Performance Analysis of 3D Face Alignment with a Statistically Robust Confidence Test

by Mostafa Sadeghi,  Xavier Alameda-Pineda and Radu Horaud
(submitted to Neurocomputing) [Code & Data]

Left: 3D landmarks predicted with a deep face alignment architecture; Right: The predicted landmarks are rigidly mapped onto a frontal pose (big green dots) and they are overlapped onto a frontal landmark model, or a shape atlas, composed of 3D ellipsoids centered at neutral landmark locations (small red dots). This enables to verify whether tested landmarks (left) lie within ellipsoidal-shaped volumes of confidence (right). The elongation of these ellipsoids corresponds to variabilities due to non-rigid facial deformations.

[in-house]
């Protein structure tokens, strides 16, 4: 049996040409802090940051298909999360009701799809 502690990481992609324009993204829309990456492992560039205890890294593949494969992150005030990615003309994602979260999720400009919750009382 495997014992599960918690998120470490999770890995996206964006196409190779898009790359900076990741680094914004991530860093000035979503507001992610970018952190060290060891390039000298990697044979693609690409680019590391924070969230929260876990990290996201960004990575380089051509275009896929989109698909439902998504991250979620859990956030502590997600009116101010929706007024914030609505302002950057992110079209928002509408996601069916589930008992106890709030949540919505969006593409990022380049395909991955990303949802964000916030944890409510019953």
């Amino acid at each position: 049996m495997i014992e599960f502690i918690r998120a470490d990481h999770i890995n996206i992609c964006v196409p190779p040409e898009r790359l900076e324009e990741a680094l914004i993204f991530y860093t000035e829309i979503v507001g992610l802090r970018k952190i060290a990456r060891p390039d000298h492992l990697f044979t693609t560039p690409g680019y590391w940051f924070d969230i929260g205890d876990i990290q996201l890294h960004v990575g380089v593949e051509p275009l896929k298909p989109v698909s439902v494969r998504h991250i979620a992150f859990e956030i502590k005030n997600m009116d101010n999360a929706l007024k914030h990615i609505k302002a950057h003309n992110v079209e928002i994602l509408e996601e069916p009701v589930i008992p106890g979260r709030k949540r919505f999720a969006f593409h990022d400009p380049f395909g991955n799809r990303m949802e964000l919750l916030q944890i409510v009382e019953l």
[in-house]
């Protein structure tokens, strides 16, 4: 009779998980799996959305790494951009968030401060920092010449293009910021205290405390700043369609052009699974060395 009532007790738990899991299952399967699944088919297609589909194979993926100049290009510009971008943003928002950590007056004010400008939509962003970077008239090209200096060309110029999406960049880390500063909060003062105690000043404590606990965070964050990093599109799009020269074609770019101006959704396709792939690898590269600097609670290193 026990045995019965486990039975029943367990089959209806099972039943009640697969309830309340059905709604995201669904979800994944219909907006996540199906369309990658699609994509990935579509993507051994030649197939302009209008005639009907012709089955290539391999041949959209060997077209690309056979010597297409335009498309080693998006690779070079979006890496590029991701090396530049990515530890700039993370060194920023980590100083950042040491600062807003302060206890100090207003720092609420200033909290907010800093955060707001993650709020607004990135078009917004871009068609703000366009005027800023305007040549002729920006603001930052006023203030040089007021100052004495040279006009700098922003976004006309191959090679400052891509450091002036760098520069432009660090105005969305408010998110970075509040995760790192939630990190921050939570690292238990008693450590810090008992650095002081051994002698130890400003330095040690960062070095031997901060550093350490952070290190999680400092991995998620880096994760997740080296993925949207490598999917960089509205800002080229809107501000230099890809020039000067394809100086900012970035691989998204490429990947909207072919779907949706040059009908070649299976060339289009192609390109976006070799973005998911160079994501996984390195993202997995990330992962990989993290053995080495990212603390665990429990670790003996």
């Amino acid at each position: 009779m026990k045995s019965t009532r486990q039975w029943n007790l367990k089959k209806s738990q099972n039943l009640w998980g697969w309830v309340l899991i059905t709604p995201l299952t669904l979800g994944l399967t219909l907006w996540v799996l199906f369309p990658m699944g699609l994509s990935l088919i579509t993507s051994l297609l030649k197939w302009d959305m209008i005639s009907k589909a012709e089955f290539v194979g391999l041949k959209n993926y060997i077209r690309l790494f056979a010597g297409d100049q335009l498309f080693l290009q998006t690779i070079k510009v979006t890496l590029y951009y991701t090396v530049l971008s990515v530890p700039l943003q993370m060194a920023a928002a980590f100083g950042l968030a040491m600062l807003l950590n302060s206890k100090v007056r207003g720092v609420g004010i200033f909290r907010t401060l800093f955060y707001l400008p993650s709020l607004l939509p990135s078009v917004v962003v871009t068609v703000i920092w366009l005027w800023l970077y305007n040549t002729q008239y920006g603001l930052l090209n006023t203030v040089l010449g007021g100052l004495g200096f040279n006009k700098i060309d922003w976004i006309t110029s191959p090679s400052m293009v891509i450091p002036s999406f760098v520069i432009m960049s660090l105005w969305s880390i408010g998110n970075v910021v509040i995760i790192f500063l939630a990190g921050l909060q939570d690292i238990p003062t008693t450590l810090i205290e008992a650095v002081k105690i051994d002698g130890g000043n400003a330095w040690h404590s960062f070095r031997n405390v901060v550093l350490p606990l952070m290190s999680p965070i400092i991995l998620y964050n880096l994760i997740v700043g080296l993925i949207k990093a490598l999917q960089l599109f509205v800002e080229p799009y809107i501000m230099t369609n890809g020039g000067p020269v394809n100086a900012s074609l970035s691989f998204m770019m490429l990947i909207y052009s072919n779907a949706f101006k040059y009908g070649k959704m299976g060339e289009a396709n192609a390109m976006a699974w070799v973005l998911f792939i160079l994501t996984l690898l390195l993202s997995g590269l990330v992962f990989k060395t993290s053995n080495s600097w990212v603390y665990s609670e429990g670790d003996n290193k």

We address the problem of analyzing the performance of 3D face alignment (3DFA), or facial landmark localization. Performance analysis is usually based on annotated datasets. Nevertheless, in the particular case of 3DFA, the annotation process is rarely error-free, which strongly biases the analysis. Alternatively, we investigate unsupervised performance analysis (UPA). The core ingredient of the proposed methodology is the robust estimation of the rigid transformation between predicted landmarks and model landmarks. We show that the rigid mapping thus computed is affected neither by non-rigid facial deformations, due to variabilities in expression and in identity, nor by landmark localization errors, due to various perturbations. The guiding idea is to apply the estimated rotation, translation and scale in order to bring the predicted landmarks in a mathematical home for the shape embedded in these landmarks (including possible errors). UPA proceeds as follows: (i) 3D landmarks are extracted from a 2D face using the 3DFA method under investigation; (ii) these landmarks are rigidly mapped onto a canonical (frontal) pose, and (iii) a statistically-robust confidence score is computed for each landmark. This allows to assess whether mapped landmarks lie inside (inliers) or outside (outliers) a confidence volume. We describe in detail an experimental evaluation protocol that uses publicly available datasets and several 3DFA software packages associated with published articles. The results show that the proposed analysis is consistent with supervised metrics and that it can be used to measure the accuracy of both predicted landmarks and of automatically annotated 3DFA datasets, to detect errors and to eliminate them.

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